Archive for 'Research News'

The Brain, Just Before the Bungee Jump

Friday, March 1st, 2019

What happens inside a bungee jumper‘s brain just before the bungee jumper steps into the abyss? The answer is complicated, but one gross aspect is on exhibit in this new study:

To jump or not to jump – The Bereitschaftspotential required to jump into 192-meter abyss,” Marius Nann, L.G. Cohen, L. Deecke, and Surjo R. Soekadar, Scientific Reports, vol. 9, no. 1, 2019. (Thanks to Tony Tweedale for bringing this to our attention.) The authors, at Charité – University Medicine Berlin, Germany, University Hospital of Tübingen, Germany. the National Institute of Neurological Disorders and Stroke (NINDS), USA, and the Medical University Vienna, Austria, report:

“Self-initiated voluntary acts, such as pressing a button, are preceded by a surface-negative electrical brain potential, the Bereitschaftspotential (BP), that can be recorded over the human scalp using electroencephalography (EEG)…. Up to now, the BP required to initiate voluntary acts has only been recorded under well-controlled laboratory conditions, and it was unknown whether possible life-threatening decision making, e.g. required to jump into a 192-meter abyss, would impact this form of brain activity. Here we document for the first time pre-movement brain activity preceding 192-meter bungee jumping.”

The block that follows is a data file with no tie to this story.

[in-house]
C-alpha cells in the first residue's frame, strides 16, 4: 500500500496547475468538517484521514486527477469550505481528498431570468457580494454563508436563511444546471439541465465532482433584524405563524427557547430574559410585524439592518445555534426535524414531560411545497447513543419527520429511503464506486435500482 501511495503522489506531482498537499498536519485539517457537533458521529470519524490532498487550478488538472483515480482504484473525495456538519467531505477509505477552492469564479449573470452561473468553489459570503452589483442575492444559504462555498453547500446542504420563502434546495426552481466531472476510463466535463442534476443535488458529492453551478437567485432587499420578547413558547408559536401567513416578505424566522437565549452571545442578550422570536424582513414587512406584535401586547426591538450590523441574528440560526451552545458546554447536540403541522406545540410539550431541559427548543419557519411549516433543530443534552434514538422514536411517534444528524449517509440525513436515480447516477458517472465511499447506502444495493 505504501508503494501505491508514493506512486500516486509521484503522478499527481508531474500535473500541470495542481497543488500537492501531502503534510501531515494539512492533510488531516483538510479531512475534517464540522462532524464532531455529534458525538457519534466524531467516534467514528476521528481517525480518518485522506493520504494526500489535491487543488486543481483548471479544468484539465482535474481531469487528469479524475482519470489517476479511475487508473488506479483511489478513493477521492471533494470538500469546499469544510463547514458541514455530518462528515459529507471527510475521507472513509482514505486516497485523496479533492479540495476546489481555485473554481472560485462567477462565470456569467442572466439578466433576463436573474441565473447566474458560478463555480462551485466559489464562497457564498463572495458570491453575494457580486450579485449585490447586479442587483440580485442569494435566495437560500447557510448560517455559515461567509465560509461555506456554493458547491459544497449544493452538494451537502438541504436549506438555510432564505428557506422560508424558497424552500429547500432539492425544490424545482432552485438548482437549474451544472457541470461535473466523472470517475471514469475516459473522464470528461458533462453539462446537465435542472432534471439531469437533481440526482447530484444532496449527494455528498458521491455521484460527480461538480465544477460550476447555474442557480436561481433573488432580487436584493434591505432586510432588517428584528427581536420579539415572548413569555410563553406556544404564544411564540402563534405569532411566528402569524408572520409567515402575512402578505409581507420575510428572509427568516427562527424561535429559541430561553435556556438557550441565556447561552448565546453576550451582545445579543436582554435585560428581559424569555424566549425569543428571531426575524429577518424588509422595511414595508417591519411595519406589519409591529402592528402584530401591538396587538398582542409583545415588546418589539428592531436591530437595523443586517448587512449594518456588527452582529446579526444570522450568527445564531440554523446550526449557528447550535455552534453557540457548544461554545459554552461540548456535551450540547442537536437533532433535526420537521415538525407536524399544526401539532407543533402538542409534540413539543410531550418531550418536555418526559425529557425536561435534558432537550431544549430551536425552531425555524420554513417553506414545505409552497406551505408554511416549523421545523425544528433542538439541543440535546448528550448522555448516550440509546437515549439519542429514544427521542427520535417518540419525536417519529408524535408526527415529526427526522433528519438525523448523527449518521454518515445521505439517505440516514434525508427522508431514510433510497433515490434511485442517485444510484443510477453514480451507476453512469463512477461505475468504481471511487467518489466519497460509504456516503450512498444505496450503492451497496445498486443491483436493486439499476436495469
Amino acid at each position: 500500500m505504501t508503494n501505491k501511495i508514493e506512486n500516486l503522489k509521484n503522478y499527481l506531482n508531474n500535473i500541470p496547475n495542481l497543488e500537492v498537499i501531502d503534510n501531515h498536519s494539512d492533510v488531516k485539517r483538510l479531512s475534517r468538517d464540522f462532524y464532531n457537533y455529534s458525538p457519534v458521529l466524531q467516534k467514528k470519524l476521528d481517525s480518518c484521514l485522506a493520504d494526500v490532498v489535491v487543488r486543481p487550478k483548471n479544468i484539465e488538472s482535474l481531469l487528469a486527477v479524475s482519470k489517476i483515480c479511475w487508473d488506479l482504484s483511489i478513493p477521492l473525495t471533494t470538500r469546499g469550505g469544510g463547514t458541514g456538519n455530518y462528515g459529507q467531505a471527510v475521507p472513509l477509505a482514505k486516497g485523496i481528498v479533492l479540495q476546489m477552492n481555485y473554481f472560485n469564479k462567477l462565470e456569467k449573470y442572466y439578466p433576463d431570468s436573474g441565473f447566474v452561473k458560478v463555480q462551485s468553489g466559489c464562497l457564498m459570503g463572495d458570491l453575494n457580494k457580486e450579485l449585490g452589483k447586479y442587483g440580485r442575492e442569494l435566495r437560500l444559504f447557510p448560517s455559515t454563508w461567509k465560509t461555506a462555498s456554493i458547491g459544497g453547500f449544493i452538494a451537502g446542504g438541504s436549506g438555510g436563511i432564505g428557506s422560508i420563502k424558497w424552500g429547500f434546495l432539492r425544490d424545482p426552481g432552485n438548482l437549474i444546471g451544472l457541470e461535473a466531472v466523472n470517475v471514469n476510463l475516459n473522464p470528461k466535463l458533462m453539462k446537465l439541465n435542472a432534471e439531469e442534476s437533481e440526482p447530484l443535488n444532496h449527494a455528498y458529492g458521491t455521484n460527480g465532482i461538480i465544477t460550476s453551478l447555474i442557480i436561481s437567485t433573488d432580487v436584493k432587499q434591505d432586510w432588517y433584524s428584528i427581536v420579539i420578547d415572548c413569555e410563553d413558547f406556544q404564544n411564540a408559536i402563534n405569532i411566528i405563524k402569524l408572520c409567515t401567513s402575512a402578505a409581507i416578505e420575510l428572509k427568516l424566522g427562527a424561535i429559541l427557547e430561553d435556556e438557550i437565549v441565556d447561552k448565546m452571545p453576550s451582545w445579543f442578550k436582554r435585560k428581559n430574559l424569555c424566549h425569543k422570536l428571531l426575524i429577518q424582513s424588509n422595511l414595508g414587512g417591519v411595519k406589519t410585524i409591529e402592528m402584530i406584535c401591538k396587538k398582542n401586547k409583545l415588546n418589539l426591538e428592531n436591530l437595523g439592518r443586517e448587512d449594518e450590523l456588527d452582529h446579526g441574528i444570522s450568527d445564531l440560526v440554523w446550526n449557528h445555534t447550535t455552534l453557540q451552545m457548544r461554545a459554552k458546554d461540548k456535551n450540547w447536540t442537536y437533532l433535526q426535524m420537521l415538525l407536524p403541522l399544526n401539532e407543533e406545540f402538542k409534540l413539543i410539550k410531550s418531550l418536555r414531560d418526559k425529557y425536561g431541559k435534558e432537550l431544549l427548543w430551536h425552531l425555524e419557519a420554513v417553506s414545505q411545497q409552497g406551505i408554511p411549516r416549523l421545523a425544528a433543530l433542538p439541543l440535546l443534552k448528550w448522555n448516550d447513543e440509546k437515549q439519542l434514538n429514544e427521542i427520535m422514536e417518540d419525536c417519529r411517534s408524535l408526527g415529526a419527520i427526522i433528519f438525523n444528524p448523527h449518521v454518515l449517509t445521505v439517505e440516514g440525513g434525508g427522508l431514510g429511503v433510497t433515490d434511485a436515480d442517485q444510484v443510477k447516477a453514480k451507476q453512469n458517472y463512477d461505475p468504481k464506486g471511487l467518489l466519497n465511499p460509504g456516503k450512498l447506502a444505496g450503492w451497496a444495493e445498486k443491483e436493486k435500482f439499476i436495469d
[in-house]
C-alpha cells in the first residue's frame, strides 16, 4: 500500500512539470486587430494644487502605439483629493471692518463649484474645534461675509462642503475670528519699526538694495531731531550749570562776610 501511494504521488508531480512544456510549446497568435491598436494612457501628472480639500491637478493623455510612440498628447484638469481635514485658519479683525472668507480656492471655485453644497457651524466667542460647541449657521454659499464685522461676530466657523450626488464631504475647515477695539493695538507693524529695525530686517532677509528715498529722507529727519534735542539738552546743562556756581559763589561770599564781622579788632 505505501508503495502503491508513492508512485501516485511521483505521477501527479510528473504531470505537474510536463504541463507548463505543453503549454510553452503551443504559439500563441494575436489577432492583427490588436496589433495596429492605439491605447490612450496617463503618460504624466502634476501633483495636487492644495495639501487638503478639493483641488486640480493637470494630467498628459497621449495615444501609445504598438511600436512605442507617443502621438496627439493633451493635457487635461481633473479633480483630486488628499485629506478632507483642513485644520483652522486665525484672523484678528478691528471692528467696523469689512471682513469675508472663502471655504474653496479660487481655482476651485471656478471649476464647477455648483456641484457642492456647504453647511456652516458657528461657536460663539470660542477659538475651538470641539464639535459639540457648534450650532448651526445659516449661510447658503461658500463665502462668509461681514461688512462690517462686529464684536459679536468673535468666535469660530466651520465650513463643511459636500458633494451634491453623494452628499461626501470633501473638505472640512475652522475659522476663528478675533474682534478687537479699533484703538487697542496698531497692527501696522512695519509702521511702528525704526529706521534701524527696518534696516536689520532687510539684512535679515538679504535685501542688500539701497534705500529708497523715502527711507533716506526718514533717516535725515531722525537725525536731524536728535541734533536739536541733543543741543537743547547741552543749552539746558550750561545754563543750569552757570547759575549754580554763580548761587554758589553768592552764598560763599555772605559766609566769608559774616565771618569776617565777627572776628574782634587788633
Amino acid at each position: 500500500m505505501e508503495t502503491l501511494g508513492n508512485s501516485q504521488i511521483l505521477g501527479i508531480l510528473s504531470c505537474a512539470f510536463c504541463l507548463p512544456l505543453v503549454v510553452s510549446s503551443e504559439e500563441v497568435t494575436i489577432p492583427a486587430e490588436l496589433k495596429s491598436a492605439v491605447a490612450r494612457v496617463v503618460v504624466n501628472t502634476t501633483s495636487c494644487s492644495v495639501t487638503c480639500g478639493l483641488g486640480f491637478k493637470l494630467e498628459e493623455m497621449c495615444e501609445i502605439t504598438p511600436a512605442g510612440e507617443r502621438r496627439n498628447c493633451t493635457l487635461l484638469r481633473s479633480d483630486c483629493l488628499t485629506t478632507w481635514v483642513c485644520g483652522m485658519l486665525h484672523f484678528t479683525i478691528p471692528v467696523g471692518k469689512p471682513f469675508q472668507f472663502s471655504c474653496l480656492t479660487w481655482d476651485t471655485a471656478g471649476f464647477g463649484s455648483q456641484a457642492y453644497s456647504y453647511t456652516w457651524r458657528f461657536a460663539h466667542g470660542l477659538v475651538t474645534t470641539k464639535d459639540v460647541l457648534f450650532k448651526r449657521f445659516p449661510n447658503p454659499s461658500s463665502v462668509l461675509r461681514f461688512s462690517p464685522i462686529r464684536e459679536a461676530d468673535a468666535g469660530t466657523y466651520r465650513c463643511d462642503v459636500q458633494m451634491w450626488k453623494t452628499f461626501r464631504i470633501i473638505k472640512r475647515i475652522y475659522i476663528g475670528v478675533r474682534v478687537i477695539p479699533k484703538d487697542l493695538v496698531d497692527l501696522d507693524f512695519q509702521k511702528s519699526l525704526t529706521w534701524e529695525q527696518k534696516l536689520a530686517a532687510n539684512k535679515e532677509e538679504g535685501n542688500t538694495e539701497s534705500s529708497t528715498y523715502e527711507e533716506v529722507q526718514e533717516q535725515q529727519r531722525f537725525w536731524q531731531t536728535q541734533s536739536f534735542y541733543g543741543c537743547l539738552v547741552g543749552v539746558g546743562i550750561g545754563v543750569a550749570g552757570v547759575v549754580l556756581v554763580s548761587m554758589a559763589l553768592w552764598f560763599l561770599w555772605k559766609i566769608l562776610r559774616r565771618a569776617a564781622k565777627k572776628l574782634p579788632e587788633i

The action, and action potentials, happened at the Europa Bridge in Innsbruck, Austria.

Smart Arse: Posture Classification with Textile Sensors in Trousers

Thursday, February 28th, 2019

“We talk ‘through’ our clothes, if we want [sic] or not.”

– say a research team from Queen Mary University of London, who have recently created ‘Smart Arse’ – a pair of ‘sensing trousers’ (that’s ‘sensing pants’ US) – which can reveal details of the ‘conversational engagement’ of the wearers.

“People continually adjust their posture and re-arrange their hands and legs when seated. For example: hands resting on laps; elbows on thighs; a forward leaning posture; hands that are tucked between thighs; hands on knees and many other variations. Our basic question is, what can these different postural states tell us about conversational engagement and potentially even about more complex, affective states?”